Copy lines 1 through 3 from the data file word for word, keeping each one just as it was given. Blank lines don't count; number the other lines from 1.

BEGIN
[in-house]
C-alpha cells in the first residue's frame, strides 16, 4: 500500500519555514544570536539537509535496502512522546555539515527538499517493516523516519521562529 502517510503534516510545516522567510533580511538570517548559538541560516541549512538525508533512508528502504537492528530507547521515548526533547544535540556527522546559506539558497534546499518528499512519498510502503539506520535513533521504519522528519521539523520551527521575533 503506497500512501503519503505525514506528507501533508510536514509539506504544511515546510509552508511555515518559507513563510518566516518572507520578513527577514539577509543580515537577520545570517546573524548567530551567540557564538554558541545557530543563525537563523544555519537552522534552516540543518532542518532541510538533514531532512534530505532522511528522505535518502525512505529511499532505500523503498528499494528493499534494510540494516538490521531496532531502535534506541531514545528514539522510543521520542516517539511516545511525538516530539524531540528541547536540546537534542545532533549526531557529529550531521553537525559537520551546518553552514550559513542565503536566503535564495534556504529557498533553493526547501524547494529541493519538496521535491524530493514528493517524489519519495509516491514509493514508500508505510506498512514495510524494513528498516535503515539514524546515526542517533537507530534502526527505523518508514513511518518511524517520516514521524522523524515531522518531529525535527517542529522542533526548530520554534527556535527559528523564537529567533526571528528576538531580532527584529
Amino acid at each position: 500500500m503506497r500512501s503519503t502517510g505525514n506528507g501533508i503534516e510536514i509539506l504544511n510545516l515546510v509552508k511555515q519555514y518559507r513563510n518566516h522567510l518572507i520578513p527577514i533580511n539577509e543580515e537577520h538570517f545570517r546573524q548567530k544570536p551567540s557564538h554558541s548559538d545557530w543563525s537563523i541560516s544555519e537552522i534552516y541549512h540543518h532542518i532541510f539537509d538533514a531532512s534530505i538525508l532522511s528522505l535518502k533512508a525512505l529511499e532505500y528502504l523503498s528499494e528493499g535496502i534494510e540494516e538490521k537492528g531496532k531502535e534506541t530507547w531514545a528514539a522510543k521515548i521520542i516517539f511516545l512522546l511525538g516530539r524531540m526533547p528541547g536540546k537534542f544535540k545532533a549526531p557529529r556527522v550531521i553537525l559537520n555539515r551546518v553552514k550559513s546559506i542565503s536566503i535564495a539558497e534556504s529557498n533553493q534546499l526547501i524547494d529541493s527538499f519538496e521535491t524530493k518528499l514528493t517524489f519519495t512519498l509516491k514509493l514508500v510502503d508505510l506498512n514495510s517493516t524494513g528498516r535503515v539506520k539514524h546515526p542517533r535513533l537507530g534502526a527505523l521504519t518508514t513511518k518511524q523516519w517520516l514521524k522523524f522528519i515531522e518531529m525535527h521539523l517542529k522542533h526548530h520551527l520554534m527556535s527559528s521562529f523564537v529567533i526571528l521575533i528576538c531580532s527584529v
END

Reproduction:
[in-house]
C-alpha cells in the first residue's frame, strides 16, 4: 500500500519555514544570536539537509535496502512522546555539515527538499517493516523516519521562529 502517510503534516510545516522567510533580511538570517548559538541560516541549512538525508533512508528502504537492528530507547521515548526533547544535540556527522546559506539558497534546499518528499512519498510502503539506520535513533521504519522528519521539523520551527521575533 503506497500512501503519503505525514506528507501533508510536514509539506504544511515546510509552508511555515518559507513563510518566516518572507520578513527577514539577509543580515537577520545570517546573524548567530551567540557564538554558541545557530543563525537563523544555519537552522534552516540543518532542518532541510538533514531532512534530505532522511528522505535518502525512505529511499532505500523503498528499494528493499534494510540494516538490521531496532531502535534506541531514545528514539522510543521520542516517539511516545511525538516530539524531540528541547536540546537534542545532533549526531557529529550531521553537525559537520551546518553552514550559513542565503536566503535564495534556504529557498533553493526547501524547494529541493519538496521535491524530493514528493517524489519519495509516491514509493514508500508505510506498512514495510524494513528498516535503515539514524546515526542517533537507530534502526527505523518508514513511518518511524517520516514521524522523524515531522518531529525535527517542529522542533526548530520554534527556535527559528523564537529567533526571528528576538531580532527584529
Amino acid at each position: 500500500m503506497r500512501s503519503t502517510g505525514n506528507g501533508i503534516e510536514i509539506l504544511n510545516l515546510v509552508k511555515q519555514y518559507r513563510n518566516h522567510l518572507i520578513p527577514i533580511n539577509e543580515e537577520h538570517f545570517r546573524q548567530k544570536p551567540s557564538h554558541s548559538d545557530w543563525s537563523i541560516s544555519e537552522i534552516y541549512h540543518h532542518i532541510f539537509d538533514a531532512s534530505i538525508l532522511s528522505l535518502k533512508a525512505l529511499e532505500y528502504l523503498s528499494e528493499g535496502i534494510e540494516e538490521k537492528g531496532k531502535e534506541t530507547w531514545a528514539a522510543k521515548i521520542i516517539f511516545l512522546l511525538g516530539r524531540m526533547p528541547g536540546k537534542f544535540k545532533a549526531p557529529r556527522v550531521i553537525l559537520n555539515r551546518v553552514k550559513s546559506i542565503s536566503i535564495a539558497e534556504s529557498n533553493q534546499l526547501i524547494d529541493s527538499f519538496e521535491t524530493k518528499l514528493t517524489f519519495t512519498l509516491k514509493l514508500v510502503d508505510l506498512n514495510s517493516t524494513g528498516r535503515v539506520k539514524h546515526p542517533r535513533l537507530g534502526a527505523l521504519t518508514t513511518k518511524q523516519w517520516l514521524k522523524f522528519i515531522e518531529m525535527h521539523l517542529k522542533h526548530h520551527l520554534m527556535s527559528s521562529f523564537v529567533i526571528l521575533i528576538c531580532s527584529v